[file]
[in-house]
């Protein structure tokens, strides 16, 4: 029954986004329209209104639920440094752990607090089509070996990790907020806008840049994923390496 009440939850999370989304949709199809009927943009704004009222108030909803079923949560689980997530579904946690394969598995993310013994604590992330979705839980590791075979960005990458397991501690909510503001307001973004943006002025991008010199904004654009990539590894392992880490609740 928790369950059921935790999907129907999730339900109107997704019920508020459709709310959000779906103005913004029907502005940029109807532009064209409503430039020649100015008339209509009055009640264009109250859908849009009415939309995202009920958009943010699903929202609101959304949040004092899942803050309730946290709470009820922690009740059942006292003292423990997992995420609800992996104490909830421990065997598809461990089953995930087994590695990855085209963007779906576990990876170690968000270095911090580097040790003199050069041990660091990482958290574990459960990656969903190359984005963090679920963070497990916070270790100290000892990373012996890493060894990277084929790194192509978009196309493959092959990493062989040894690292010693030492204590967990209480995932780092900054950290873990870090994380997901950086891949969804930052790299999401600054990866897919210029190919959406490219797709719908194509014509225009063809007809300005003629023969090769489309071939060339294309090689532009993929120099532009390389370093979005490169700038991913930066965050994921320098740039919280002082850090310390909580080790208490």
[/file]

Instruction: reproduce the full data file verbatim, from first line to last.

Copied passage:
[in-house]
């Protein structure tokens, strides 16, 4: 029954986004329209209104639920440094752990607090089509070996990790907020806008840049994923390496 009440939850999370989304949709199809009927943009704004009222108030909803079923949560689980997530579904946690394969598995993310013994604590992330979705839980590791075979960005990458397991501690909510503001307001973004943006002025991008010199904004654009990539590894392992880490609740 928790369950059921935790999907129907999730339900109107997704019920508020459709709310959000779906103005913004029907502005940029109807532009064209409503430039020649100015008339209509009055009640264009109250859908849009009415939309995202009920958009943010699903929202609101959304949040004092899942803050309730946290709470009820922690009740059942006292003292423990997992995420609800992996104490909830421990065997598809461990089953995930087994590695990855085209963007779906576990990876170690968000270095911090580097040790003199050069041990660091990482958290574990459960990656969903190359984005963090679920963070497990916070270790100290000892990373012996890493060894990277084929790194192509978009196309493959092959990493062989040894690292010693030492204590967990209480995932780092900054950290873990870090994380997901950086891949969804930052790299999401600054990866897919210029190919959406490219797709719908194509014509225009063809007809300005003629023969090769489309071939060339294309090689532009993929120099532009390389370093979005490169700038991913930066965050994921320098740039919280002082850090310390909580080790208490």